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Helium Potential in the Holbrook Basin, Arizona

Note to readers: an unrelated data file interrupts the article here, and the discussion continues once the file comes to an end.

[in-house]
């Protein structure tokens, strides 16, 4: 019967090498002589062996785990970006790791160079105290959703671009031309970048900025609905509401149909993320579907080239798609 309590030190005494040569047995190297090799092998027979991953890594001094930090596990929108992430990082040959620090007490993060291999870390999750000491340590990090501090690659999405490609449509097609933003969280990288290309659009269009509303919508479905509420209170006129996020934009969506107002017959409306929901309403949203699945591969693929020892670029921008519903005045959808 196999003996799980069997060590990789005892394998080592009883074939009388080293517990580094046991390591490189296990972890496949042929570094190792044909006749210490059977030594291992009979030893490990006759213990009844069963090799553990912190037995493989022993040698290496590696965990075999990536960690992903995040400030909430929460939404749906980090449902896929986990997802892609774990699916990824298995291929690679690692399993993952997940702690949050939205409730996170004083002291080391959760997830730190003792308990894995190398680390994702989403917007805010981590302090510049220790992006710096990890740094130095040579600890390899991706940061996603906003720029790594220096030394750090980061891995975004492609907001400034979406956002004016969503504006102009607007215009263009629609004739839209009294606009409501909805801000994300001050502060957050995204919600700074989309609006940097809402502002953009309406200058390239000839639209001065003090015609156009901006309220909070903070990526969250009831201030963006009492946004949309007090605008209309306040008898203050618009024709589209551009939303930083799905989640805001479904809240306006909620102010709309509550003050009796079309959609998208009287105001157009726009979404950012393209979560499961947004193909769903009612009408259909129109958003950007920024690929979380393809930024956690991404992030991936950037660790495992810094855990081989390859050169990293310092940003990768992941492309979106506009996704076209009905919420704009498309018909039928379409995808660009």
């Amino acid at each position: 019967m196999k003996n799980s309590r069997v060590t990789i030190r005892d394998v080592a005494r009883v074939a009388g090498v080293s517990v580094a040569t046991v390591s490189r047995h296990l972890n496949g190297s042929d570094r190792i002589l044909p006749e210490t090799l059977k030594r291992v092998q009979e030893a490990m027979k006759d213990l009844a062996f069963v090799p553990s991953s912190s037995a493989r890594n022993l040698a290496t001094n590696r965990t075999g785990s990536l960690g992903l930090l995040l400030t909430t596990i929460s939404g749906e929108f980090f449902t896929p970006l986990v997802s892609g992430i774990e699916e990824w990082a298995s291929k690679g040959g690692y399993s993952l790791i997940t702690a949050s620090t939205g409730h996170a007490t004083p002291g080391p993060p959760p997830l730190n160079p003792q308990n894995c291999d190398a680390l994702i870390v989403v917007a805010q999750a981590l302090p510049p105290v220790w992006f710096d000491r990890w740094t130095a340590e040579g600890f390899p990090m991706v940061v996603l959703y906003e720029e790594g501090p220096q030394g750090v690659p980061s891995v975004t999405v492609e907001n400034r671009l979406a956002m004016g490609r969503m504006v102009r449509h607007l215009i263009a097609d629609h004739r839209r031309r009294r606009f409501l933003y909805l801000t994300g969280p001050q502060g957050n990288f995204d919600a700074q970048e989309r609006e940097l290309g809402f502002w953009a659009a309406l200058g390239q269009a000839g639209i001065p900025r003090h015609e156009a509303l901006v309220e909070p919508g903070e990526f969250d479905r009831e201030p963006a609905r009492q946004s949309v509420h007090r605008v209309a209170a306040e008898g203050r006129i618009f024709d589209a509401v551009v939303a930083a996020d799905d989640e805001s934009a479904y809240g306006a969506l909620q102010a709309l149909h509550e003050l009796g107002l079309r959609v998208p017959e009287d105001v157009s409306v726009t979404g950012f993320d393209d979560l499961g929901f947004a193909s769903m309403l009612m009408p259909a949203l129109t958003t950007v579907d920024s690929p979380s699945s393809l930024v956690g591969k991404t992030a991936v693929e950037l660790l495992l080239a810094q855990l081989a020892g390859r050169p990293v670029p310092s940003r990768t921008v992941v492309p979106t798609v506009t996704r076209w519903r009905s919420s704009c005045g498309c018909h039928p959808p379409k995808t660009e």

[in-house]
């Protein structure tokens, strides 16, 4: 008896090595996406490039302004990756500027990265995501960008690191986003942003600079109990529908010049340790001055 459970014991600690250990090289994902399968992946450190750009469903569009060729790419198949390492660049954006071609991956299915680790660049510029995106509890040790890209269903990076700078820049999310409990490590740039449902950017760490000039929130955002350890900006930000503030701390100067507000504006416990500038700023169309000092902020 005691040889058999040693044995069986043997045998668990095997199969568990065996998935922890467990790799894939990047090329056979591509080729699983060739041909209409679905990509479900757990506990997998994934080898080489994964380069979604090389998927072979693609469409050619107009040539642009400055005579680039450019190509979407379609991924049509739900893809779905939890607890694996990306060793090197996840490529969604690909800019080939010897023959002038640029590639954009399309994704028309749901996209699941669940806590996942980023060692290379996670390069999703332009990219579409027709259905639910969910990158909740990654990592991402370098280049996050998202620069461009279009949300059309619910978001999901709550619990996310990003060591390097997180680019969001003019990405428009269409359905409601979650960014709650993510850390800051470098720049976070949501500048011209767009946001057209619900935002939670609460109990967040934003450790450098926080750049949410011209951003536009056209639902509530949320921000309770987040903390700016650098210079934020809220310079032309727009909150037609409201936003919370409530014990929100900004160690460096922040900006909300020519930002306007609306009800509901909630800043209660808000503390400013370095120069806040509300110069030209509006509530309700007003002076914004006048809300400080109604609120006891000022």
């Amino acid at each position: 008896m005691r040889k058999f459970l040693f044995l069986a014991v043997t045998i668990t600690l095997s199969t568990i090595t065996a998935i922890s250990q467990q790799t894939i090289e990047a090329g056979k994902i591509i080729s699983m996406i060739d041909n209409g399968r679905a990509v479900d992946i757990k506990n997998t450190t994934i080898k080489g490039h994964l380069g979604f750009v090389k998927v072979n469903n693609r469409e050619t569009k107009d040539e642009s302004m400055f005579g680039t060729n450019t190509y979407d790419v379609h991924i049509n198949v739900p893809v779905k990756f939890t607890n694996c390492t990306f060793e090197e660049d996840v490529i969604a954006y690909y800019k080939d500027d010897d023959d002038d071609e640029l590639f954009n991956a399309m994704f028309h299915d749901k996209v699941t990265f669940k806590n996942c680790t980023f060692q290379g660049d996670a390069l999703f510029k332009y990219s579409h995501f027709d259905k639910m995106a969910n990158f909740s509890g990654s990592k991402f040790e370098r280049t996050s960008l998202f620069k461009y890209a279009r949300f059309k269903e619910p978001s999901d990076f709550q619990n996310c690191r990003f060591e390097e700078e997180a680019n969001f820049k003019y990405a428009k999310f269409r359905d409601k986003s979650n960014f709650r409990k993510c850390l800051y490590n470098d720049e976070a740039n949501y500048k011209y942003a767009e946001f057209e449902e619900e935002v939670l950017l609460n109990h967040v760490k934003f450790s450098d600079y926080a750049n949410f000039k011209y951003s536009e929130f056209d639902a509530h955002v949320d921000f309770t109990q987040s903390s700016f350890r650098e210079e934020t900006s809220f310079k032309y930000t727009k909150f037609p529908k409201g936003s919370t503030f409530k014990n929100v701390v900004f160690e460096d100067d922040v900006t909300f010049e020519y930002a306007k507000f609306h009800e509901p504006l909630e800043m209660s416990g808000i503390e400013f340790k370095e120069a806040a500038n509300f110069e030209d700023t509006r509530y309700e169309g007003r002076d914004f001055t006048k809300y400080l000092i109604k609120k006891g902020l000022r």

The Holbrook Basin is located on the Colorado Plateau, it is deeply eroded and the remaining sedimentary rocks are mostly Paleozoic and lower Triassic in age. Structures are compressional, low-relief monoclines. The Permian Coconino aeolian sandstone is the primary reservoir for Helium. It has produced 9 bcfg (gross) mostly from 1961 to 1977, but some more recently. The percentage of Helium is high at 8 to 9% (90% Nitrogen). The Coconino is at shallow depths in the basin. It is an active regional aquifer that results in tilted gas/water contacts and the risk of water flushing in closures with small vertical relief. In many areas it is too shallow for an effective vertical seal. New regional maps show where the Coconino is deep enough and the major structures in the basin. Secondary reservoirs both above and below the Coconino are the main objectives for recent drilling. They were deposited in less continuous depositional environments. The Supai formation below the Coconino has sands and carbonates in cycles of evaporite deposition; good seals, less continuity avoids water flushing. Supai helium shows are widespread in the basin and have been posted on the regional maps, up to a few percent Helium with Nitrogen. In the southeastern part of the basin, CO2 substitutes for Nitrogen. One field was delineated in anticipation of a CO2 pipeline, Helium is less than 1% but that is still economically significant.